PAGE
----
The Malapert massif near Månens The moon’s south pole is one of several possible locations where NASA astronauts could land later this decade. A new image from the space agency’s Lunar Reconnaissance Orbiter reveals that it’s a bleak, dreary and sad beautiful place for us to visit.
NASA’s LRO captured this image of the Malapert massif on March 3 when the intrepid probe was about 106 miles (170 kilometers) from Shackleton Crater, according to to Mark Robinson, principal investigator with the Lunar Reconnaissance Orbiter Camera (LROC) project at Arizona State University. The orbiter is equipped with a three-camera system that has been capturing high-resolution grayscale images of the Moon since 2009.
This massif (a large mountain area characterized by rugged terrain, steep slopes and high elevations) was formed about four billion years ago and is connected to the South Pole-Aitken Basin – “the largest and oldest impact basin on the Moon.” according to to the Center for Lunar Science and Exploration. NASA shortlisted this place, and a dozen others, because of its location near the South Pole and its abundance of different geological features. “Together, the regions provide landing opportunities for all potential (Artemis 3) launch options,” NASA explained in an August 2022 statement.
LRO played a key role in the selection of these candidate landing sites. Artemis 3 is scheduled to launch no earlier than 2025, when two astronauts will return to the lunar surface for the first time since the Apollo 17 mission in 1972.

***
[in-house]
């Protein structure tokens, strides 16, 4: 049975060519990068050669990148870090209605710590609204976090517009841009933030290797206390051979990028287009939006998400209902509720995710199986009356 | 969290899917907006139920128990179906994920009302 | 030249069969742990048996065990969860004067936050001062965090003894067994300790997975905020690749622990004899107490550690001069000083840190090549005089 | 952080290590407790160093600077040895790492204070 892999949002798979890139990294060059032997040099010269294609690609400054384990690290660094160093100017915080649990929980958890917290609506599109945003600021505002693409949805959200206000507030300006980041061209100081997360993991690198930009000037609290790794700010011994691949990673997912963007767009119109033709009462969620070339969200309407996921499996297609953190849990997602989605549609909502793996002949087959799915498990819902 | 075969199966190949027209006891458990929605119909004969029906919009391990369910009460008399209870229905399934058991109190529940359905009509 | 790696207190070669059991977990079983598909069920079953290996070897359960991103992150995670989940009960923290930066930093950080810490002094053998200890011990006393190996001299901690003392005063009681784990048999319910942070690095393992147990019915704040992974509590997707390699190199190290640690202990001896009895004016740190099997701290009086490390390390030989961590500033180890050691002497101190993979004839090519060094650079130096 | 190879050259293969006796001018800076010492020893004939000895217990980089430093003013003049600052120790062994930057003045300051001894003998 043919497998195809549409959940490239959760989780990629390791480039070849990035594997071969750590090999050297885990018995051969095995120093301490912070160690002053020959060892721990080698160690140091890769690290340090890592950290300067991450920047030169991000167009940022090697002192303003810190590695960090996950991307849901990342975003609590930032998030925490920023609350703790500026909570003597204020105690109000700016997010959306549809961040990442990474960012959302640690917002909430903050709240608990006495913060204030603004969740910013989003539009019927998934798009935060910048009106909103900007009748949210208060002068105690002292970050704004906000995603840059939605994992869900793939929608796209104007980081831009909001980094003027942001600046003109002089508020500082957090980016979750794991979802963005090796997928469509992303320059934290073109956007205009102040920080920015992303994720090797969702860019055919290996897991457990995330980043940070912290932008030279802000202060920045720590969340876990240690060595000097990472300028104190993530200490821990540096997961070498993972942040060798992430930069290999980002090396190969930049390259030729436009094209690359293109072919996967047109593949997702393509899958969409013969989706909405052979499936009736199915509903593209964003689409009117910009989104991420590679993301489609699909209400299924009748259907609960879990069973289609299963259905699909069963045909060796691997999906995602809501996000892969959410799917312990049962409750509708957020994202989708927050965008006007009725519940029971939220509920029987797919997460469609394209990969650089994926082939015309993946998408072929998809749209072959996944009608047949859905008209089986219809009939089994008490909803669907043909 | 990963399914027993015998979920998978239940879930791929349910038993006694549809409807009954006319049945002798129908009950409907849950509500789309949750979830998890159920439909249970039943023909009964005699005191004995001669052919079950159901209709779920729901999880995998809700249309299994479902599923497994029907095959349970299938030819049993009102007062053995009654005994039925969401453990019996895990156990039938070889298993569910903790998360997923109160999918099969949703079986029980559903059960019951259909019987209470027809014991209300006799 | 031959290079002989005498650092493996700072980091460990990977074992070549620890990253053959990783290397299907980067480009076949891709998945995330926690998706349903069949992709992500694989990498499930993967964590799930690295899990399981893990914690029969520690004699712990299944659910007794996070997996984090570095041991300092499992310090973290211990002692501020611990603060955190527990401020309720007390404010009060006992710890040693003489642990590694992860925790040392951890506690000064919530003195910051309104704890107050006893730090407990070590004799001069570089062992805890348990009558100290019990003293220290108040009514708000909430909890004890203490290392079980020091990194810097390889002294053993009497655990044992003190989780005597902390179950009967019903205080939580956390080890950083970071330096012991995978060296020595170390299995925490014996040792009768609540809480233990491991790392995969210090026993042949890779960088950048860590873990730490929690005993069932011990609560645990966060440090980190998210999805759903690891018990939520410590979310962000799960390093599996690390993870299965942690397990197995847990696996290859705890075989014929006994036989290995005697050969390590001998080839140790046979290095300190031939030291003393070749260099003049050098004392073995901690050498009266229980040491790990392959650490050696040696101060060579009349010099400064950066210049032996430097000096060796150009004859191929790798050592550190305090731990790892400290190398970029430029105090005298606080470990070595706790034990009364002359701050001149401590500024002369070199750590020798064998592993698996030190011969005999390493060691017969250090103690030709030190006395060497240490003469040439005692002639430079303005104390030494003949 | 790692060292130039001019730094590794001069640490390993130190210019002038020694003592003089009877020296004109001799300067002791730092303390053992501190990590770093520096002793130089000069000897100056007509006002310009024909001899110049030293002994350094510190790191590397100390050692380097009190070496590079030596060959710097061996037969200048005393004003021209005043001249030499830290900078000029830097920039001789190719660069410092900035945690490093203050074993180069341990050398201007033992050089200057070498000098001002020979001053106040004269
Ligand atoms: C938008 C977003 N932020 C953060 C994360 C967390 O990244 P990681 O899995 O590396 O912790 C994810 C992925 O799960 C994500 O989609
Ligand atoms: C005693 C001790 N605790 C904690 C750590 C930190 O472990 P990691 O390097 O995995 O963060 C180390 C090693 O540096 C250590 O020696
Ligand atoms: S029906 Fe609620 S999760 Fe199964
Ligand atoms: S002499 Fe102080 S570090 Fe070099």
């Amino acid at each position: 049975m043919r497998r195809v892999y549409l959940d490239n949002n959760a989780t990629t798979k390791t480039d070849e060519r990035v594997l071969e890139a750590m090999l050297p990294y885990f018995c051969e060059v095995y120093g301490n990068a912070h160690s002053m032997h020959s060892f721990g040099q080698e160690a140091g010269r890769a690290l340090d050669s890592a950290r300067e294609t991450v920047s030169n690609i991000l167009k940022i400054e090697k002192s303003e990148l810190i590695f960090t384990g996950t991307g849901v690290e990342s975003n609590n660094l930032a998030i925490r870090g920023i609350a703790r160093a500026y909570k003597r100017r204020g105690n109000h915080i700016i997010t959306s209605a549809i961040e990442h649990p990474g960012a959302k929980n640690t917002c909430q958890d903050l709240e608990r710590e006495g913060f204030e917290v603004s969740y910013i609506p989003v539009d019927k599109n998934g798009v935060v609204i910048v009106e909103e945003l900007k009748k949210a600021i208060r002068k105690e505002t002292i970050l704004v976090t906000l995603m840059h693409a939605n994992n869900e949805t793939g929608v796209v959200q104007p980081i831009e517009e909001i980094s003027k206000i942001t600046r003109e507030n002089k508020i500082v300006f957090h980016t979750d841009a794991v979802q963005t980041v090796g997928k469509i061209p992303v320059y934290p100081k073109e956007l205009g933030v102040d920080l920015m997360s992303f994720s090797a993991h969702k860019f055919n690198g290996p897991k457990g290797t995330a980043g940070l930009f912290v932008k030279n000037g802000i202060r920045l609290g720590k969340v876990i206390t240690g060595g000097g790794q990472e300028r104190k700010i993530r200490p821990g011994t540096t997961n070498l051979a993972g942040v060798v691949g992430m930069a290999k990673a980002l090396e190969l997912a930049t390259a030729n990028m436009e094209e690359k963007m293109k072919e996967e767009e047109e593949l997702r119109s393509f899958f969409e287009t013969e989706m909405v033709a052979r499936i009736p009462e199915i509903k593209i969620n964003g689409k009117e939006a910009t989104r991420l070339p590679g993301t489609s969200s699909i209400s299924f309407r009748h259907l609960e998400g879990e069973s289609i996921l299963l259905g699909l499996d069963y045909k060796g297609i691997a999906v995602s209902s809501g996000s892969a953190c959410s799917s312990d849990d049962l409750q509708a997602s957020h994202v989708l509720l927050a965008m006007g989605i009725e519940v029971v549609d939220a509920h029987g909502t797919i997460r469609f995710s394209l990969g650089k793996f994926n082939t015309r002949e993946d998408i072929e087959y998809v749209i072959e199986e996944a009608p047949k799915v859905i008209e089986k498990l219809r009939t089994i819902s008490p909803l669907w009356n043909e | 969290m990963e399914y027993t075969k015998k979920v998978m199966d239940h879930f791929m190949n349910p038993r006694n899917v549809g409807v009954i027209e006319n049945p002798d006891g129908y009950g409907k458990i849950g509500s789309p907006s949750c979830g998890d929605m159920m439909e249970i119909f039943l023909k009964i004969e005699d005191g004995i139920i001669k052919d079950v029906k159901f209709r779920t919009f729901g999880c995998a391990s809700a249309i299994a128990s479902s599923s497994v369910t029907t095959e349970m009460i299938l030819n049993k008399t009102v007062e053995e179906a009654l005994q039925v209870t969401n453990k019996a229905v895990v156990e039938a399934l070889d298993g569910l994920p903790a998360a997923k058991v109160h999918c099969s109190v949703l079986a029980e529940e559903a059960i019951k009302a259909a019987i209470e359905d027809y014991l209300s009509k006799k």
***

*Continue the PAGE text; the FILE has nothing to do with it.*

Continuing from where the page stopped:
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In his article, Robinson says that not all of the proposed Artemis 3 landing site is visible. Looking at the image below, it is the relatively flat area just above the “5000” annotation, apart from the downward slope to the right. Robinson asks us to imagine the view from the summit, which “rises more than 5,000 meters (16,400 feet) above its base.” Looking into the distance, “you can see a 3,500 meter high cliff.” He says “the sheer grandeur of this region makes it a prime candidate,” but stops to wonder if “a landing here might be too exciting.”
Good point. NASA wants to keep it smart and safe when choosing a landing site, but wow, the Malapert Massif would make for some spectacular optics.
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